Rabat – In a recent report written following a visit to Morocco for the Human Rights Council, the United Nations Special Rapporteur on Racism Tendayi Achiume called on Morocco to fulfill its anti-discrimination and racial equality commitments.
Achiume praised the Moroccan government’s 2011 Constitution for its “vision of a diverse but unified society, where all can enjoy full human rights and full political and social membership.”
However, she cautioned that this vision “is one that the Government of Morocco – like all other governments, must continue to work hard to implement.”
“Equality in law alone does not ensure equality in fact,” the Special Rapporteur continued. “Serious challenges persist and important work remains to be done to ensure racial equality and the right of all persons to be free from racial discrimination.”
In her report, Achiume cited the lack of a comprehensive anti-racism framework as one of the biggest holes in Morocco’s fight to ensure equality.
“Contrary to recommendations made by a variety of international and national stakeholders, Morocco has no comprehensive anti-discrimination legislation or specific law prohibiting racial discrimination,” said Achiume. This lack of framework hinders the enjoyment of human rights in Morocco, she added.
“The adoption of a new law, or amendments to existing legislation, are urgently needed to fully implement the racial equality framework contained in the International Convention on the Elimination of All Forms of Racial Discrimination.”
“Amazigh communities persistently discriminated against”
Achiume, who took up her role as UN Special Rapporteur on Racism in 2017, said that “persistent discrimination faced by Amazigh communities” further underscores this lack of legal framework. Amazigh people face discrimination, structural exclusion, and racist stereotyping on the basis of their Amazigh language and culture, said Achiume.
She added that Amazigh women, in particular, are disadvantaged. “Amazigh women reported that they often experienced multiple and intersecting forms of discrimination on account of their gender and their Amazigh identity.”
The UN expert says this discrimination requires the Moroccan government to “immediately ensure that individuals with Amazigh heritage enjoy, among other rights, equal access to justice, freedom of opinion and expression, freedom of peaceful assembly and of association, and economic, social and cultural rights.”
She also referred to Article 5 of the Moroccan Constitution on the status of Amazigh language, calling the government to implement it through the adoption of organic laws.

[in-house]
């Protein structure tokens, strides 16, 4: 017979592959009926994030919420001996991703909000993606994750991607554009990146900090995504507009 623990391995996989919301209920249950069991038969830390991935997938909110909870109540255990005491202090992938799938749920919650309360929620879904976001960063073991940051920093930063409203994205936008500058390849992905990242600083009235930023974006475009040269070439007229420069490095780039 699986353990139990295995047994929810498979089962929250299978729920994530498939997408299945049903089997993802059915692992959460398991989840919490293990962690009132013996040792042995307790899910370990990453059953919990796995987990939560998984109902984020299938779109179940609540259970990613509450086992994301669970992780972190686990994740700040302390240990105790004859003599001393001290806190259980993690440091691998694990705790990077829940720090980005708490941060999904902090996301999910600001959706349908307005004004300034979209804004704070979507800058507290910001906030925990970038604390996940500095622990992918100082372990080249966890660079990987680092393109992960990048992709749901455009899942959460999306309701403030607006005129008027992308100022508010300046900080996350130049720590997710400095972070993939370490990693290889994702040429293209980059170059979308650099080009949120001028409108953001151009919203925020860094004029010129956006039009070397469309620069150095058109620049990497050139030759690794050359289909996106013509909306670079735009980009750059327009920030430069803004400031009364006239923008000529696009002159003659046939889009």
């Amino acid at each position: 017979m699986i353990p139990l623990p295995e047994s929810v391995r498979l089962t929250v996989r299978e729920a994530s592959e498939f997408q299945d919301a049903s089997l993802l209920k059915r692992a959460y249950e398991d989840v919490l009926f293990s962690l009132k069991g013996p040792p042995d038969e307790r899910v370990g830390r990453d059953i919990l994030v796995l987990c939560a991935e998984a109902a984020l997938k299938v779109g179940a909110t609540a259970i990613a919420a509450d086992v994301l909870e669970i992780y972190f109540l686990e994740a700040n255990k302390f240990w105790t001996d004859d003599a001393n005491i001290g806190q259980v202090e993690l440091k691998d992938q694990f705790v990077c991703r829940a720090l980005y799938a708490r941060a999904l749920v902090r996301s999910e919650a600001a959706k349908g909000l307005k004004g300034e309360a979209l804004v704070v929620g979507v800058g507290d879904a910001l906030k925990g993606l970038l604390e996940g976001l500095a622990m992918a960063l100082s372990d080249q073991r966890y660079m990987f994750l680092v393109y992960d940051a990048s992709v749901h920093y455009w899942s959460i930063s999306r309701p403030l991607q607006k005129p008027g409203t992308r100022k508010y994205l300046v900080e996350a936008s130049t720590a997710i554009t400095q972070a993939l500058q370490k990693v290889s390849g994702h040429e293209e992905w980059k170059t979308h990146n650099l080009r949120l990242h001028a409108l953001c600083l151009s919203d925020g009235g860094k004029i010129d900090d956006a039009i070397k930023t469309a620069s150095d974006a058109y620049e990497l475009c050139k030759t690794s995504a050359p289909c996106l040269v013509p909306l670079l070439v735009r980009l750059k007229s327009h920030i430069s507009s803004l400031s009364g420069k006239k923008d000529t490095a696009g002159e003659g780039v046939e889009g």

Further reforms needed to protect migrants and refugees
Her report not only focused on Amazigh communities, it also highlighted the discrimination migrants and refugees allegedly face in Morocco, who mostly come from Subsaharan Africa.
“Some migrants and refugees, especially those of black, sub-Saharan origin, reported incidents of racist and xenophobic stereotyping when accessing health care, housing, education and employment, and in other settings.”
Achiume also expressed concern that Subsaharan migrants are subject to forced relocations, evictions, and racial profiling, as well as other forms of discrimination. According to Achiume, further reforms are needed to ensure their rights to racial equality and freedom from racial discrimination.
“Although national law and policy guarantees a range of rights to migrants and refugees on an equal basis in all of these contexts, rights violations persist and discrimination remains a key barrier to integration,” she said.
She also urged Morocco to “stop any and all immigration enforcement policies that result in gross human rights violations, including in forests in the north and other regions close to its frontiers with Europe. “
Europe’s role in the treatment of migrants and refugees in Morocco
She added that to ensure the rights and safety of migrants in Morocco, “the European Union and its member states must take responsibility for the role they must play.”
“Europe must take active steps to create legal pathways for migration, including for Moroccans and other African migrants who seek to migrate. And international organizations, including the International Organisation for Migration, must ensure that human rights are front and center in all practices,” she said.
Despite the reforms she recommended, Achiume finished off the report by acknowledging and commending Morocco for its leadership and “tremendous steps to advance the human rights of migrants and refugees.”
She also said was heartened by the government’s “political will” and “praiseworthy commitment” to protecting and integrating these vulnerable populations. She also praised the government’s “rejection of European Union attempts to locate offshore asylum processing or “regional disembarkation” centers within Moroccan territory.”